The Art of Shipping: Prioritizing Product Development Amidst a Developer-Centric Landscape

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Tanner Linsley
Tanner Linsley

Amidst the current tech trends, there's a noticeable surge of resources such as blog posts, developer tools, tutorials, and videos that underscore the importance of processes, tech stack decisions, performance, speed, distribution, and scalability. However, there's a seemingly diminishing emphasis on the creation of products tailored for non-developer users.

As a developer frequently crafting tools for my peers, I understand the urge to enrich our developer toolbox. Yet, it's crucial to remember that these tools must eventually be put to use - not merely accumulated.

It's all too easy to become ensnared in the intricacies of process optimization, distribution logistics, performance enhancements, and other factors that might constitute your job or resonate with your interests. While these elements may substantially impact your performance metrics, bottom line, or professional credibility, I've recently been exploring the challenging yet rewarding realm of building user-centric products.

In an environment pulsating with competition and filled with alternative solutions, the pressure to release timely updates has helped me empathize with product managers and development teams. They are often tasked with balancing user needs and stringent deadlines against process adherence, tool utilization, and developer workflows.

A concept that has resonated with me throughout this journey is that the most vital resource for a company isn't the employees, tools, or processes, but the product itself. As explained on Conversion Rate Experts, the product and its development should hold precedence, and all other components – including developers, tools, and processes – should be flexible and adaptive to the product's requirements.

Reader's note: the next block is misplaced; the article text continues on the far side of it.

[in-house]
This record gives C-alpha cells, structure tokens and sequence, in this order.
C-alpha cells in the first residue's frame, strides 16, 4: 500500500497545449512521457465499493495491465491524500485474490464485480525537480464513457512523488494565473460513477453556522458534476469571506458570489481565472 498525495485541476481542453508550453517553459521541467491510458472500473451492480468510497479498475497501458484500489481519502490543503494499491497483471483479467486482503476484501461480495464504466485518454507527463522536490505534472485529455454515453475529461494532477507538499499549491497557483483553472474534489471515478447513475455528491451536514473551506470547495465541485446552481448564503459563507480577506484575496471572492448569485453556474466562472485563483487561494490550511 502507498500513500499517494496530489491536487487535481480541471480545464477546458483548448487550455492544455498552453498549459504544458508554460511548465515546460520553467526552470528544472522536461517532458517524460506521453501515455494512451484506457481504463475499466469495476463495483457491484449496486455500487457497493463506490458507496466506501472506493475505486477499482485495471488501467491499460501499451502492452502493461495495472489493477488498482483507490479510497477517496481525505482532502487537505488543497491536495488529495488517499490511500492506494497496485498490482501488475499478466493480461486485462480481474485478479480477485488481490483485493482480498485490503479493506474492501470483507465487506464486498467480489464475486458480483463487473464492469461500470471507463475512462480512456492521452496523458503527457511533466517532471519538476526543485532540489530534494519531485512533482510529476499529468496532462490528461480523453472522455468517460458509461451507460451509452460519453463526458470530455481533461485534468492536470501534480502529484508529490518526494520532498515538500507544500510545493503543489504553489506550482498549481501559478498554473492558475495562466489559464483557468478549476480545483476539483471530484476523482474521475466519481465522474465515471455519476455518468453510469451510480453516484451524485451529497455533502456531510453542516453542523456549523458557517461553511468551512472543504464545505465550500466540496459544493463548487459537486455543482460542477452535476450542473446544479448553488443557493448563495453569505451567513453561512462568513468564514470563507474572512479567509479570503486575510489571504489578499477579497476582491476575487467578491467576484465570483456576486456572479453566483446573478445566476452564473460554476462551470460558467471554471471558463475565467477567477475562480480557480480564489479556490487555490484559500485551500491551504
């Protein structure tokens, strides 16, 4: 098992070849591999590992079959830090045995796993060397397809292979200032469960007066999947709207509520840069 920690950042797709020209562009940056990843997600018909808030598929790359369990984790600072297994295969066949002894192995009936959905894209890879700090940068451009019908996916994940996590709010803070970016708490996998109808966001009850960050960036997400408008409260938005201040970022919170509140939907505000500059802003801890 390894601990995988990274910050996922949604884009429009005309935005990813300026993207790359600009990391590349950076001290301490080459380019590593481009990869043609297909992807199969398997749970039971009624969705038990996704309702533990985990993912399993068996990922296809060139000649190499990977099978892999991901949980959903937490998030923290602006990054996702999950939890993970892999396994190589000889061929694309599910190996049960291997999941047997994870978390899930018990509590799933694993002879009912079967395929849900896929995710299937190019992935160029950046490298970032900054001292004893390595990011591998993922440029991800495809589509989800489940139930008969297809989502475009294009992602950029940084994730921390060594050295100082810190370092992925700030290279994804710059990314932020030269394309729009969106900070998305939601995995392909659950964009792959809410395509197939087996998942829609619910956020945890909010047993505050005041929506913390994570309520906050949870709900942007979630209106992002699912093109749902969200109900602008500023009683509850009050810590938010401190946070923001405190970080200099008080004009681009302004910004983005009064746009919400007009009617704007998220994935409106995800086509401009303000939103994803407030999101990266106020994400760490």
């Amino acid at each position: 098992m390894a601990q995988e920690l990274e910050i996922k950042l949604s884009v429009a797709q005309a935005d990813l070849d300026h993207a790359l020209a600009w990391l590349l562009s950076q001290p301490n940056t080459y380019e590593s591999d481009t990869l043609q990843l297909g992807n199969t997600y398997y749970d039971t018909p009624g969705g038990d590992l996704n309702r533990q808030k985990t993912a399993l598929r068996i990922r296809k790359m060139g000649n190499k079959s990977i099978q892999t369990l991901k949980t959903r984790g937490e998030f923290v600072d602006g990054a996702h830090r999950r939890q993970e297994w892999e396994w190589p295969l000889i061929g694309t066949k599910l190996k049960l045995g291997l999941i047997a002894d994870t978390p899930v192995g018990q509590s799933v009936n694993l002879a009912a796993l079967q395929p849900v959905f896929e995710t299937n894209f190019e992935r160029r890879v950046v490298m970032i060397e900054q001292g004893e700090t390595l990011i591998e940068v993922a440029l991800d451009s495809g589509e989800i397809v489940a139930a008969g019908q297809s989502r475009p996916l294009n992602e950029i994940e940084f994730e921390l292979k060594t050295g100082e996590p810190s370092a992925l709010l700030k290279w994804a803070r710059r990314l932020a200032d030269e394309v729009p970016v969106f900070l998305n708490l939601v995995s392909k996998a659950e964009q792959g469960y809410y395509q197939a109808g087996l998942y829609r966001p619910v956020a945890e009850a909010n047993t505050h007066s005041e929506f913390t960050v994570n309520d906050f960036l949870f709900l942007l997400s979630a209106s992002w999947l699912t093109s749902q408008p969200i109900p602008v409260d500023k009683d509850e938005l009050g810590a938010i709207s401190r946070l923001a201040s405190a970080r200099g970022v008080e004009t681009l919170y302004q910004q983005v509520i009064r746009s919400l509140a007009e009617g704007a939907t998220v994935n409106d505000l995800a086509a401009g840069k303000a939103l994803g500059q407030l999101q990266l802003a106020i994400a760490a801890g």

This product-centric perspective often necessitates letting go of deeply cherished processes, tooling decisions, and quality measures, at least in the initial stages. As software engineers, the saying "it depends" is a common refrain. However, I've come to realize that this should be frequently coupled with another maxim - "right time, right place." As a product or feature garners sufficient success, aspects like process, performance, scalability, and appropriate tooling inevitably rise in importance.

We often tend to optimize for ourselves as developers, aiming to streamline our tasks and make our lives easier and more efficient. While this is a natural instinct, it might not always be the most practical or successful approach. True productivity in software development often requires us to battle this instinct and strive to eliminate potential future difficulties from the equation. Time, after all, is the most precious resource we all possess, products included. If you succeed now at the cost of your product failing, your time will be cut short. However, if your product succeeds now while you manage to do "well enough," you'll gain more time for your future self to continue succeeding.

Our role as software engineers involves maintaining a careful balance. We need to consider the mantra "it depends," make informed decisions based on our constraints, and identify the opportune moments for making these decisions and compromises. We must keep the product's momentum at the forefront of these considerations.

Having adopted this approach over the past few months, I've noticed it has significantly amplified my career impact. While the code I've written recently may not be the most pristine, scalable, or performance-optimized I've ever produced, it's merely an implementation detail. The true success lies in the productivity and satisfaction experienced by my users, a result of timely, well-informed decision-making as a team.

In his blog post, Mitchell Hashimoto discusses the importance of driving results as early as possible and striving to achieve "demoability" as soon as possible, reinforcing the need for swift product development and shipping.

If your current projects don't demand such critical decision-making, I encourage you to seek ones that do. Exercising decision-making muscles under real-time constraints for real users is indeed invaluable. Let us remember: we're not merely developers - we're product builders, and our primary focus should be to ship products that provide tangible value to our users.